So we had 90.000 json files on the file system. We imported this in ArangoDB. Why use such a migration database? This allowed us to import only some portal types, or do parallel imports, and test complex migration steps like for PloneFormGen.

We briefly tried MongoDB, but that could not handle data over 16 MB. The json could be dumped unchanged in ArangoDB. This took 45 minutes.

Now we need to import this into Plone. Clean Python 3.7, Plone 5.2, plus the minimal set of packages needed for the content types. Import via plone.restapi. On top we have a dedicated migration package with special views. This handled things like translating between UIDs and paths.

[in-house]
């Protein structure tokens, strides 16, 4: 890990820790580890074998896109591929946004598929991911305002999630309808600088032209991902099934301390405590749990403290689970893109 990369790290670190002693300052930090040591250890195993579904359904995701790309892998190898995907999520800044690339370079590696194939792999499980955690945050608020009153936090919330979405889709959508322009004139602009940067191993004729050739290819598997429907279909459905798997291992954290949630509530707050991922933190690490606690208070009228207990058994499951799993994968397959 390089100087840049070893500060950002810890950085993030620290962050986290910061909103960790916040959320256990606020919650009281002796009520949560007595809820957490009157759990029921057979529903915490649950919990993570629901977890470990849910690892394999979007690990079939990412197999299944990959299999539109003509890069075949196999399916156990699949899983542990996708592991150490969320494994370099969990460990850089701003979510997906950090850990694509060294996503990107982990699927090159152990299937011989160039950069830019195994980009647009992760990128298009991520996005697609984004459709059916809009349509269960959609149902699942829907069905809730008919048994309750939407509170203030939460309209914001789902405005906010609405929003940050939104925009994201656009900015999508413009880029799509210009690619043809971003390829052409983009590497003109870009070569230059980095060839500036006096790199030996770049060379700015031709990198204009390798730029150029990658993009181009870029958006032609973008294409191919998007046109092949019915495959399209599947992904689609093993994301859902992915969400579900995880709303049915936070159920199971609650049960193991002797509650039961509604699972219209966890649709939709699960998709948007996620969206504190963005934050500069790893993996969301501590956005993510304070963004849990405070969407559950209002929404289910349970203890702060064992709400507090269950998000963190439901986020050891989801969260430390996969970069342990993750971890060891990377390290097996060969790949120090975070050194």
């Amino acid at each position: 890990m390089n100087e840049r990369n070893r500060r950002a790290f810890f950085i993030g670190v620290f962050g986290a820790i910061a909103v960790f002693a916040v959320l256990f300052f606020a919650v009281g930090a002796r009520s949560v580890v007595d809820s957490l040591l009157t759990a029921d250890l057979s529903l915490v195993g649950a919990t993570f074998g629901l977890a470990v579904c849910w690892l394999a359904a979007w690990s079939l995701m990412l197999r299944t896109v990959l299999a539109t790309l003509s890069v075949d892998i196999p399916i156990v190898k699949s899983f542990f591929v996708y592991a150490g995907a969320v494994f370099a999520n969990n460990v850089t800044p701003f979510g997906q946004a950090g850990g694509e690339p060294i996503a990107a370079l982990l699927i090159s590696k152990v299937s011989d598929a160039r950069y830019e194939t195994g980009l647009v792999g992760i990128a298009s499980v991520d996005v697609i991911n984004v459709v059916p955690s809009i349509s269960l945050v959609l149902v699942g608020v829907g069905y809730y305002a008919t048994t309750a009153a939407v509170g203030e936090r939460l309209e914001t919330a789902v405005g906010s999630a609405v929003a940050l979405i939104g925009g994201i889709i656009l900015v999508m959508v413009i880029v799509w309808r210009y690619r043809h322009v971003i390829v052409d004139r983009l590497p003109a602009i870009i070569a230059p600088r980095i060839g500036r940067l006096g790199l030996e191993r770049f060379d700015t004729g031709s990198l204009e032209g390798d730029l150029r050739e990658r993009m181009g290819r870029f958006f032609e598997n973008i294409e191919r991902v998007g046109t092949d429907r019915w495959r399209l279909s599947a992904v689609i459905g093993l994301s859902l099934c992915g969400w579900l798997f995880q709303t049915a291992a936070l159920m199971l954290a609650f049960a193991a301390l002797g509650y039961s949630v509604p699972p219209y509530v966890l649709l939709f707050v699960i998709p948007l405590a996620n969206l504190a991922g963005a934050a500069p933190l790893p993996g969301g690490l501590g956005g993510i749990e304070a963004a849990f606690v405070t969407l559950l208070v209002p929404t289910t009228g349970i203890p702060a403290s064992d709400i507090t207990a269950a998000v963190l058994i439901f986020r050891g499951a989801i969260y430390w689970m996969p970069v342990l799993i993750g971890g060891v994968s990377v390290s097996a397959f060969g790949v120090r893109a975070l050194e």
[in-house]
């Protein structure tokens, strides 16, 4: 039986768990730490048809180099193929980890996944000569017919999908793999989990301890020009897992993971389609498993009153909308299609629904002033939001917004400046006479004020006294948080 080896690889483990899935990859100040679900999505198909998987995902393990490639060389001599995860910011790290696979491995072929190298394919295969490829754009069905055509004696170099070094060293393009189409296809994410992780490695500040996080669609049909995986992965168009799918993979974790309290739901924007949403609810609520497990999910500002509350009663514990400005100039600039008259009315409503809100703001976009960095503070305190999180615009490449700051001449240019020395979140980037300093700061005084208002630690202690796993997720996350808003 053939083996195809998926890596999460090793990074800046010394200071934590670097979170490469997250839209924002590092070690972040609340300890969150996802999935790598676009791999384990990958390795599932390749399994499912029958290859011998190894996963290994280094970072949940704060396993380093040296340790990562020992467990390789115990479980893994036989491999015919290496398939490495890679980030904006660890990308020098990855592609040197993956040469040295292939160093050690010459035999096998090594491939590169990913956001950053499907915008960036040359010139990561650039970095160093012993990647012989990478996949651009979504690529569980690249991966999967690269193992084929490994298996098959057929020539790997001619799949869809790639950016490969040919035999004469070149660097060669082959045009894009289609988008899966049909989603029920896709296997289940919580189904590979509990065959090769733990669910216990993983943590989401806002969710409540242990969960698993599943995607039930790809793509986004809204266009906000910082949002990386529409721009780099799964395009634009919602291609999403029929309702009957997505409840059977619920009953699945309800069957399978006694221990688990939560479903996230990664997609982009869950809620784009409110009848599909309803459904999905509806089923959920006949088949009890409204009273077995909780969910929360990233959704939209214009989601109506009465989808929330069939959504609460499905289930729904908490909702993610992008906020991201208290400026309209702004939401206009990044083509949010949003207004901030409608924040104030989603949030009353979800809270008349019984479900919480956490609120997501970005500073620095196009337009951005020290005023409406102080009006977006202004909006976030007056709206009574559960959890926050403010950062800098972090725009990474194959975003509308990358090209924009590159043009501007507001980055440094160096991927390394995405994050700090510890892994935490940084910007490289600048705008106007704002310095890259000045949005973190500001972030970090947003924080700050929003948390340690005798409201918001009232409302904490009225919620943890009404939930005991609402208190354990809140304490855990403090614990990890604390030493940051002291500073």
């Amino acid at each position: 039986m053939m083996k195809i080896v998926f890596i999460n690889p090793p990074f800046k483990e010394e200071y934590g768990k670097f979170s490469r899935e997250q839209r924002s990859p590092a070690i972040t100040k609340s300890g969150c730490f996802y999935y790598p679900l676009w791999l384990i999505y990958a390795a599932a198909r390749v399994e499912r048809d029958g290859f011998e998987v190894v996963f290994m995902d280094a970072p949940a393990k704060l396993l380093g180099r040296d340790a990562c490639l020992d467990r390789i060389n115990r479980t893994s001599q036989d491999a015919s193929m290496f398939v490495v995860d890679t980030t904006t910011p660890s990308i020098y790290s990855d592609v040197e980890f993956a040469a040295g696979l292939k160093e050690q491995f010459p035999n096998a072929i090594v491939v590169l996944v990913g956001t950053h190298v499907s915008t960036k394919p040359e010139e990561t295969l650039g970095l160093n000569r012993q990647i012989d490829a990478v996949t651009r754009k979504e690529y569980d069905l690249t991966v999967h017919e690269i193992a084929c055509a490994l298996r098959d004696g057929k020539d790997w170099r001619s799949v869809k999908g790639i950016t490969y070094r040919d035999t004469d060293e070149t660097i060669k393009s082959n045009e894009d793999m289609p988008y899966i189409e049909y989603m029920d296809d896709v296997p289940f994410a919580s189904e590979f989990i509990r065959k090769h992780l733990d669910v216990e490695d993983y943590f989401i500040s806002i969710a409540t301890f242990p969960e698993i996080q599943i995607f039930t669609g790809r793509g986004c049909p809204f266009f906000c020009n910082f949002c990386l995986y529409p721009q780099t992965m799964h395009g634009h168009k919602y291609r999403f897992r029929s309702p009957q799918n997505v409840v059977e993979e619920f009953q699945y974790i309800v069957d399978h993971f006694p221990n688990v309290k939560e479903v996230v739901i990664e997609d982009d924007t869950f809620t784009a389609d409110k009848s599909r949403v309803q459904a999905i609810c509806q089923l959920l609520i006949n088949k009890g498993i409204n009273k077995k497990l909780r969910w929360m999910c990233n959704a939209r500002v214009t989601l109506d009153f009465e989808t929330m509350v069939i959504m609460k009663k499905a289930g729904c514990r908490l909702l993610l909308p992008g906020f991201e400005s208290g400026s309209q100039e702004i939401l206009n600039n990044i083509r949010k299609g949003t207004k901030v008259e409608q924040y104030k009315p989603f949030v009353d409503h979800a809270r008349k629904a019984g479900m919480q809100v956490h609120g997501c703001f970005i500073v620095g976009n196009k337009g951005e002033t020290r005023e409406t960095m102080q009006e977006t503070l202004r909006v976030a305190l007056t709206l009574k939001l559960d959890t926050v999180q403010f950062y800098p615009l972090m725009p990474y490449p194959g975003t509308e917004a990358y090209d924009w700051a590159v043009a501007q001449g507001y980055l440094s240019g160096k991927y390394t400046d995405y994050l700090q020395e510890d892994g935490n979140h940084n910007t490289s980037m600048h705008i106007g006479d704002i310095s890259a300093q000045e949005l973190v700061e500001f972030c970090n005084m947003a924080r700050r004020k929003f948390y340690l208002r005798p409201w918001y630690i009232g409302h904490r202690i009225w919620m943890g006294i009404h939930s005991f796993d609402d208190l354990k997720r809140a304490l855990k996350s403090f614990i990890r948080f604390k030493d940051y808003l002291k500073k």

The "magic" migration script is based on configuration in YAML.

  • Phase 1: pre-check the migration, remove target site if it already exists from previous test, create new Plone Site, install add-ons.
  • Phase 2: create all Folders, query ArangoDB for this.
  • Phase 3: create all non folders.
  • Phase 4: global actions. Check and migrate paths to UIDs in rich text fields. Assign portlets. Other specific fixup operations, like reindexing.

We migrated PloneFormGen (Archetypes) to easyform (dexterity). Export: one JSON for the FormFolder, one JSON file per field and action adapter. In easyform this needed to be turned into an EasyForm instance and a schema.

Topics (AT) to Collections (dexterity). Code was largely taken over from the migration.

From AT schema extenders to dexterity behaviors. First we made a list of which there were, are they in use, what do they do? Check which dexterity replacements there are. Create new behaviors.